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Jonathan Moyo says Daily News journalists are common criminals

Information Minister Jonathan Moyo said three journalists who had written a story that ZANU-PF supporters had beheaded a 53-year old woman were not journalists but “common criminals” after the story turned out not to be true.

The journalists, Lloyd Mudiwa and Collin Chiwanza of the Daily News and Andrew Meldrum an American citizen who wrote for the Guardian, were charged under a section of the Access to Information and Protection of Privacy Act.

Moyo hailed the arrest of the journalists as proof that Zimbabwe respected the rule of law.

 

Full cable:

 

 

Viewing cable 02HARARE1070, REPORTERS RELEASED FROM POLICE CUSTODY

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Reference ID

Created

Released

Classification

Origin

02HARARE1070

2002-05-06 05:58

2011-08-30 01:44

UNCLASSIFIED

Embassy Harare

This record is a partial extract of the original cable. The full text of the original cable is not available.

UNCLAS HARARE 001070

 

SIPDIS

 

AF/PD FOR COX AND ROBERTSON, AF/S FOR KRAFT AND

SCHLACHTER, AF/RA FOR DIPALMA, INR/R/MR, NSC FOR

JENDAYI FRAZER

 

E.O. 12958: N/A

TAGS: ZI PREL PHUM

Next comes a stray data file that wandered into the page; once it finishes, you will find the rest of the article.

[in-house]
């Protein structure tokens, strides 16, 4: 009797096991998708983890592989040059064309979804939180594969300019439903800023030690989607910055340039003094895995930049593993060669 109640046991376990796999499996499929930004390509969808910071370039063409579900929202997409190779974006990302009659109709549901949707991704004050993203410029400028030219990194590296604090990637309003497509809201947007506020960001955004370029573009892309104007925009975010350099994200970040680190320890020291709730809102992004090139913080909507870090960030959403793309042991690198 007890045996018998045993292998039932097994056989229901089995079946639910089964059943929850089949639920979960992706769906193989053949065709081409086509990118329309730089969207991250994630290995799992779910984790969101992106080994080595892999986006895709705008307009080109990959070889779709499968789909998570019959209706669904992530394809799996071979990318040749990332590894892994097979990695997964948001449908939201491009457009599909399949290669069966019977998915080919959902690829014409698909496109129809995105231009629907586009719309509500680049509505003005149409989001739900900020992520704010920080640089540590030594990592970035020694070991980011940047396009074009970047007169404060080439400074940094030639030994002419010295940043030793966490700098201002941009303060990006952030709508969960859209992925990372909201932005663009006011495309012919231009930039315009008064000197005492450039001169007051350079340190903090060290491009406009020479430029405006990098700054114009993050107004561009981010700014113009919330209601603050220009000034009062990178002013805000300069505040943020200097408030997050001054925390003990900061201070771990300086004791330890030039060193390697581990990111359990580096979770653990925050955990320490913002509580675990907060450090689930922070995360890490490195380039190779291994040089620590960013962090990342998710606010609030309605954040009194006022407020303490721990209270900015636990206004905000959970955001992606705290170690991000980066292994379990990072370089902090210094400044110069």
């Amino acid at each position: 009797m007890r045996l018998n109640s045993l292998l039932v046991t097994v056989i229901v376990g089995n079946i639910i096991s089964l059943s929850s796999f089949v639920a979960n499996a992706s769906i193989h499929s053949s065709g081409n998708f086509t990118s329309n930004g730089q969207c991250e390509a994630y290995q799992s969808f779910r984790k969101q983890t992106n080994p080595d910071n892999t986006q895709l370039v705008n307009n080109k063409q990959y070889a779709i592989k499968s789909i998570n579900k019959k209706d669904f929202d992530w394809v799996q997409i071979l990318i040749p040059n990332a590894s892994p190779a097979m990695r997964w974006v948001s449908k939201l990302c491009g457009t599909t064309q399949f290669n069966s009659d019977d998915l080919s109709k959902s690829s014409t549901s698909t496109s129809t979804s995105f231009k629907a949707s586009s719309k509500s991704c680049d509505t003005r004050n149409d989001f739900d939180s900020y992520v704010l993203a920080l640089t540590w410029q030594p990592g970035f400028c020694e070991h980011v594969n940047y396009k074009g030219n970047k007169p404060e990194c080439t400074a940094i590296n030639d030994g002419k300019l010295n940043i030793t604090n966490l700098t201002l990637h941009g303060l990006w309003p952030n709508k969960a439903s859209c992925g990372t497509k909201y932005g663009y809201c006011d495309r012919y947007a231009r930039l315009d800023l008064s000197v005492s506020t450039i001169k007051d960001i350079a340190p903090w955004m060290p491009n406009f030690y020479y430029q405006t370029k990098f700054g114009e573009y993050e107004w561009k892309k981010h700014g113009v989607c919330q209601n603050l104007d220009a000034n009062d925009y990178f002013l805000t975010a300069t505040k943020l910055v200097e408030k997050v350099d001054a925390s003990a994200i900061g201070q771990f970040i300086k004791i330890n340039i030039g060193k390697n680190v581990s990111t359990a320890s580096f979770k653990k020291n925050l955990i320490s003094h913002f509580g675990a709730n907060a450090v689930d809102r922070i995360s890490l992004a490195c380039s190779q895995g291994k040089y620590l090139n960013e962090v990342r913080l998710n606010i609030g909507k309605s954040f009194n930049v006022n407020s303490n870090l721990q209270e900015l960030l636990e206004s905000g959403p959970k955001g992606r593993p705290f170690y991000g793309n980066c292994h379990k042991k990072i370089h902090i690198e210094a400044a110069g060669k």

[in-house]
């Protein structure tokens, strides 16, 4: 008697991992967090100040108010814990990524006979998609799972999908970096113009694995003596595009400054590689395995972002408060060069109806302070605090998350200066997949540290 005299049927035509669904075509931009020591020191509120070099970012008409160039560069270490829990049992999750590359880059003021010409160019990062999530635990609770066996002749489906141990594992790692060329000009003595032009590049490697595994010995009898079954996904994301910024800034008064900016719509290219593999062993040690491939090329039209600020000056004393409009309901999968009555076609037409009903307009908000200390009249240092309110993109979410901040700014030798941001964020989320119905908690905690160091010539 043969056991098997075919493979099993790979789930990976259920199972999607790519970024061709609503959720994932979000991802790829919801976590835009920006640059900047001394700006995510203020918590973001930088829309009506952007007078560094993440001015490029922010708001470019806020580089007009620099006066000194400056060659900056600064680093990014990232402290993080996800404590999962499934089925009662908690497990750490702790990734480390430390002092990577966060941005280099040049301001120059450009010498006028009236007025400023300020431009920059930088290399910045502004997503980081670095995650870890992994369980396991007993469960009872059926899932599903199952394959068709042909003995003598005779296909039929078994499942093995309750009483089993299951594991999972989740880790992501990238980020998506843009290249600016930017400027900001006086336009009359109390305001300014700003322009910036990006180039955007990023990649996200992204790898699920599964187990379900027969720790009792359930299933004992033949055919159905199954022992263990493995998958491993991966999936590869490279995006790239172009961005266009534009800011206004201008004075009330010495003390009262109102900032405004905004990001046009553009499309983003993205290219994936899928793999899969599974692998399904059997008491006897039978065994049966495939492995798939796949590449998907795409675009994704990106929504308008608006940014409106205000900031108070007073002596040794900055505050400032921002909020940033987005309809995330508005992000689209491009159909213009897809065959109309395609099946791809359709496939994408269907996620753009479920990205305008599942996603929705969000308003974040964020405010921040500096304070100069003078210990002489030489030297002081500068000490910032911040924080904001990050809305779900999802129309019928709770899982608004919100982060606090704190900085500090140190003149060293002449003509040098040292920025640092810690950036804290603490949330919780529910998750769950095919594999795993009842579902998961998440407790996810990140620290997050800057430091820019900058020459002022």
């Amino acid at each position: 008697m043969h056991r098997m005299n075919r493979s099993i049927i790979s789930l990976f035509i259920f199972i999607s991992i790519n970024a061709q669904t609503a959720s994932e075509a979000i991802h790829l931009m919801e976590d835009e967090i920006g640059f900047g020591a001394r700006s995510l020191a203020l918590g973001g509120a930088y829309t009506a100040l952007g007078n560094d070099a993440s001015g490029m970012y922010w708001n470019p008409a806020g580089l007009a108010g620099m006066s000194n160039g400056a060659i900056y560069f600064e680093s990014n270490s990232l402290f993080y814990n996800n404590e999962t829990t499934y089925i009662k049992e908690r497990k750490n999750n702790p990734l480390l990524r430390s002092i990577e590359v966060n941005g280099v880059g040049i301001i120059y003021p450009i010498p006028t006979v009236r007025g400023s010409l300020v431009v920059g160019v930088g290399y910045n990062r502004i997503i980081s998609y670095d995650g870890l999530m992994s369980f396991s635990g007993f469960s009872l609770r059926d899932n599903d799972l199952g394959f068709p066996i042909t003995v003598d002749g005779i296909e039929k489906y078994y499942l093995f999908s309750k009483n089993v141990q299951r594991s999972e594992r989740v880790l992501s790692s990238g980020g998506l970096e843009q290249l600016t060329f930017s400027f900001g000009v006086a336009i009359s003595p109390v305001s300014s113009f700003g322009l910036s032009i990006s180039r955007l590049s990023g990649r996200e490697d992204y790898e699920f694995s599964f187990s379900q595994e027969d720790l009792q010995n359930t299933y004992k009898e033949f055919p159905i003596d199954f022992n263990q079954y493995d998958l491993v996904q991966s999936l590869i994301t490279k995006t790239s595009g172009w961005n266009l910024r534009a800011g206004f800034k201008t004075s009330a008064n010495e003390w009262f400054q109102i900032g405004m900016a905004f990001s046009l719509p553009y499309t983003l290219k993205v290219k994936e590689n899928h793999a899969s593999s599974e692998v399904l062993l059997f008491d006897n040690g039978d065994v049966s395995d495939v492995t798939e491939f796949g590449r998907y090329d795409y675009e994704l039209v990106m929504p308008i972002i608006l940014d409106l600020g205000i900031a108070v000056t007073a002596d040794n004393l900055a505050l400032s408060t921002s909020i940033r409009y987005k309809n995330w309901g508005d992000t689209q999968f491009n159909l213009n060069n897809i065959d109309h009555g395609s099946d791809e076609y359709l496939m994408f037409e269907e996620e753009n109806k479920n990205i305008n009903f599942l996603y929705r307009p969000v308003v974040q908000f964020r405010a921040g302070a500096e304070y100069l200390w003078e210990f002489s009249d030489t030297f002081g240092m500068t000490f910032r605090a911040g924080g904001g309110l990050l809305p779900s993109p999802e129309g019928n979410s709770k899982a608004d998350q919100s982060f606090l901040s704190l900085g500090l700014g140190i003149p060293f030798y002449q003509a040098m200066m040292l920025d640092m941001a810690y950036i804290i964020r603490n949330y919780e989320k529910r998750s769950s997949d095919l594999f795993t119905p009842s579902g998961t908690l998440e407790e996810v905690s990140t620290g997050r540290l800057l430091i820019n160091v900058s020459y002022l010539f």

SUBJECT: REPORTERS RELEASED FROM POLICE CUSTODY

 

 

1.   Two independent “Daily News” reporters, Lloyd

Mudiwa and Collin Chiwanza, and a correspondent for the

British “Guardian” newspaper, American citizen Andrew

Meldrum, were released from police custody on May 2

after they were formally charged under a section of the

newly enacted Access to Information and Protection of

Privacy Act. The charges stem from the journalists’

publication of a story, since discredited, that ZANU-PF

supporters had beheaded a 53-year-old woman.

 

2.   If found guilty of the charges, each of the three

reporters faces a maximum fine of 100,000 Zimbabwe

dollars (about 1800 US dollars at the official exchange

rate) or up to two years imprisonment. The three are

expected to appear in court again on May 3. Lawyers

for the journalists will argue that the case should be

dismissed because the law under which they were charged

is unconstitutional. The case is likely to work its

way slowly through Zimbabwe’s court system.

 

3.   A May 2 news release from the Zimbabwe chapter of

the Media Institute of Southern Africa (MISA),

condemned the detention of the three journalists,

saying “the suffering, humiliation and intimidation

they had experienced far outweighed the offense they

were alleged to have committed.” Information Minister

Jonathan Moyo said that the three were not journalists

but “common criminals,” and hailed their arrest as

proof that Zimbabwe respects the rule of law.

 

SULLIVAN

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